Video (in Dutch)

Badr Hari was quick to reply on Twitter with a "challenge accepted."

To which Verhoeven replied via Instagram.

The question right now is simple, though; what does this actually mean. Fans are already excited at the prospect of these two goliaths clashing in the ring, but there are a lot of hurdles involved in making a fight. Kickboxing has not worked like boxing, historically. In boxing the way it works is that a fighter has a manager and a promoter, that promoter will set up the fights. Kickboxing has always worked in more of a pro wrestling model where there is a promotion and the fighters are contracted by the promotion and at their whim. Verhoeven is currently the GLORY Heavyweight Champion, but reports claim that Verhoeven is without a contract at the moment and in negotiations with the promotion for the future. 

As for Badr? He's been holding out for a retirement fight, claiming to have one more fight left in him and that he's looking for potentially huge money. Badr has been fighting for whatever strange, upstart promoter wants to toss money into a pit and get to go on social media to bro out with Hari. Hell, he even fought for a warlord in his last fight. The big question is if the fight were to happen under Kadyrov in Akhmat if it would actually be a fair fight. I can't stress this enough, Kadyrov is an accused Russian war criminal with an incredibly checkered past. He's apparently stepping down this month, but he's an incredibly powerful figure in Russia. He's still running fight shows, though.

If I'm Rico Verhoeven I'm not going to Chechnya to fight Badr Hari. If I'm Badr Hari I'm probably never going to be able to fight in the Netherlands because of his legal history. Who promotes this fight? Who puts up the money for it? There are still far too many questions before anyone can begin to get excited about this.

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Bellator Kickboxing's Raymond Daniels Looks For Cosmic Immortality in Upcoming Fight

Every time that I talk to Raymond Daniels I walk away with different stuff to consider and let germinate. Because Bellator Kickboxing’s Raymond Daniels at his core isn’t like a lot of other fighters who step into the ring as a professional, instead he’s rather grounded and his world outside of the ring looks very different compared to most. His life doesn’t revolve around training for his next fight or chasing that next high, instead his life revolves around his time in the dojo and training the next generation of martial artist. A big part of that is instilling the core tenets of martial arts into their daily lives and showing that while martial arts can be violent, but that violence doesn’t define a martial artist.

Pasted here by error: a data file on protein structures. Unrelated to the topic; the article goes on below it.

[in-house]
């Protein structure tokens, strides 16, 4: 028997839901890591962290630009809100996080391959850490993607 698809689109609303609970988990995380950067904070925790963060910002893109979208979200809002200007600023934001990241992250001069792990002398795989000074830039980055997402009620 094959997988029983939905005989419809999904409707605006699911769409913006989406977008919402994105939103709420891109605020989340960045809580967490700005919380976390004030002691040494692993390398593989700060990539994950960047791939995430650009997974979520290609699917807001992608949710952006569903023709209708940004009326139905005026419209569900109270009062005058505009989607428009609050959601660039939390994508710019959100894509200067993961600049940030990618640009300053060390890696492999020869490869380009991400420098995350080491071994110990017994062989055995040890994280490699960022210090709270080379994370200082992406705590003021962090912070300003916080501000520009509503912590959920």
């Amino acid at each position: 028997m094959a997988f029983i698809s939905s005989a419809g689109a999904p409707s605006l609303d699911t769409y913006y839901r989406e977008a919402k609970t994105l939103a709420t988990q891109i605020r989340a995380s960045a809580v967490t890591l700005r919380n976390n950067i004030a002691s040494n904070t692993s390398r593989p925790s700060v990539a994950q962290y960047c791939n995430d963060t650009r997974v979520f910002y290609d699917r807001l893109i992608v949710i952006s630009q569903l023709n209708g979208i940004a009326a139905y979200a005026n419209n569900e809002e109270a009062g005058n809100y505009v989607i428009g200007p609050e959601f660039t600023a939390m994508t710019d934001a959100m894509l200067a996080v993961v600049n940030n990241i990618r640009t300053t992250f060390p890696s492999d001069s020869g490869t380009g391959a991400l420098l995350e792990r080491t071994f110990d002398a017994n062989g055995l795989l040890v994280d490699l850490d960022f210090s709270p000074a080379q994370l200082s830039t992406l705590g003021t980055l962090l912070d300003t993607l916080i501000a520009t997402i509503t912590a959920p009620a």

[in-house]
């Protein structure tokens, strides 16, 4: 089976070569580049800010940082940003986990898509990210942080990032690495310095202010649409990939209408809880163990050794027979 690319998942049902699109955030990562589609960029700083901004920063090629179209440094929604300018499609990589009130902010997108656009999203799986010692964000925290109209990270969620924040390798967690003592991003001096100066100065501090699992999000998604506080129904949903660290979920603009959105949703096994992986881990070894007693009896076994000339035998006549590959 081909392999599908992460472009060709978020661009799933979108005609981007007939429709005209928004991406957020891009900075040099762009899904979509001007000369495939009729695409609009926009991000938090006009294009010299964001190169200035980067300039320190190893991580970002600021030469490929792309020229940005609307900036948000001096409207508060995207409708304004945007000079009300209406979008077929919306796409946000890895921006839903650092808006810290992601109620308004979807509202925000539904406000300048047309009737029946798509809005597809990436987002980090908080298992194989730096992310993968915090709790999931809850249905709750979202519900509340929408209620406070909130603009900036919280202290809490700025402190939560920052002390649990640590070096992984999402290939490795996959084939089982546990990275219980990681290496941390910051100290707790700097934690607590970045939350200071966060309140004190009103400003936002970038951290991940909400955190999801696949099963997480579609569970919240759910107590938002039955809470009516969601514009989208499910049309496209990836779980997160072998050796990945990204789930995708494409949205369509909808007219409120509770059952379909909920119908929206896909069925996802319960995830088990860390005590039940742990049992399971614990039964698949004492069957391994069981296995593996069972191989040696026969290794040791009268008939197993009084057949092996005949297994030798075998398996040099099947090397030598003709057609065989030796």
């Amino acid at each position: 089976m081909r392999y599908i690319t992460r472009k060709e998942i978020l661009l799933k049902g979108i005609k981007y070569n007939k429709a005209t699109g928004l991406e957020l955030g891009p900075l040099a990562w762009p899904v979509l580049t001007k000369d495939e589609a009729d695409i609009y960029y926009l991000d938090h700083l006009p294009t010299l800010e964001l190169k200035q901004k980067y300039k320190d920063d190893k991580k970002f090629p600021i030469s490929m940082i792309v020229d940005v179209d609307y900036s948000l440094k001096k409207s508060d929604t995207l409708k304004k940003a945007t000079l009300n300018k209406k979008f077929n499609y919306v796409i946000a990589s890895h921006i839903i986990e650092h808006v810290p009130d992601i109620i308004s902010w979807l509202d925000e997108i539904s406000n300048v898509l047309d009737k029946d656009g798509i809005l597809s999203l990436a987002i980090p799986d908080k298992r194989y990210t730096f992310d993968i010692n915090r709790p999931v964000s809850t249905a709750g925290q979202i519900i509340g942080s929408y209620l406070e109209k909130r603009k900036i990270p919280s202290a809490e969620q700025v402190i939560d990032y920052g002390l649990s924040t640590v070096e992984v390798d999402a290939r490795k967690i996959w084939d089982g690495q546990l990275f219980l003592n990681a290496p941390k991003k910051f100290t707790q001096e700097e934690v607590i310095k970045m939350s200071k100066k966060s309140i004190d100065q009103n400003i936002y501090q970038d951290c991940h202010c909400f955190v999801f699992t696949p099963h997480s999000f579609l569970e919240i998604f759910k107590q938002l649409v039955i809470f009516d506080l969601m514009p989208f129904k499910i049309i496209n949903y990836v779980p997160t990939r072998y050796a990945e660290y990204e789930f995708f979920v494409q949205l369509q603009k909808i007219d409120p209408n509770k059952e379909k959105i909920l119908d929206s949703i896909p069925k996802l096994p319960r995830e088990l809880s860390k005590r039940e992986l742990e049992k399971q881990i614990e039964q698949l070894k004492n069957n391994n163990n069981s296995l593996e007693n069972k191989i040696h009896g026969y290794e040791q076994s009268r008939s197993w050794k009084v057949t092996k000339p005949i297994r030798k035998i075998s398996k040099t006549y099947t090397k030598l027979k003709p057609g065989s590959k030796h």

“I keep those parts of me very separate,” he explained, “most of my students don’t know my other life at all, or that I fight professionally. To them I’m just sensei. A few of them have seen me fight on TV and they were surprised, or would say, ‘that’s not sensei, he doesn’t act like that.’ They are just very different parts of my life. Some of my students have come out to see me fight, like at my last fight in Las Vegas, but what I’m teaching them is entirely different.”

It’s this duality that has helped to define Raymond Daniels and set him apart from other fighters. He understands that being a professional fighter means being marketable both in and out of the ring. If you’ve heard Raymond Daniels talk when hyping up a fight you know that he doesn’t shy away from doing press and actually tends to enjoy himself. Not that he’s talking a lot of trash, but he’s more than willing to put himself out there and talk about his growth as a fighter, how people have overlooked him or expectations. 

As for expectations, to say that his are high heading into his fight with Francesco Morrica at Bellator Kickboxing’s inaugural event is an understatement. “You know, that first knockout that I got against Francois Ambang? They called that the ‘Knockout Heard Around the World,’ and while that’s good and all, I want to do more than that. I want it to be heard throughout the whole universe. I have some moves up my sleeve, stuff that nobody has seen before in kickboxing and I know how to land them. All respect to Morrica, he’s got great hands and fights that Dutch style, but it’s nothing that I haven’t dealt with before and I want this to be the ‘Knockout Heard Throughout the Universe.’ I want it to put Bellator Kickboxing on the map.”

Daniels remained respectful of his opponent, but throughout his short professional career he has fought some of the very best in the world already, including two tough fights against Nieky Holzken, the current GLORY Welterweight Champion. Twice Daniels had to watch Holzken celebrate, but the second time he was prepared for the fight and was up on the scorecards heading into the third before a cut from Holzken pushed officials to stop the fight.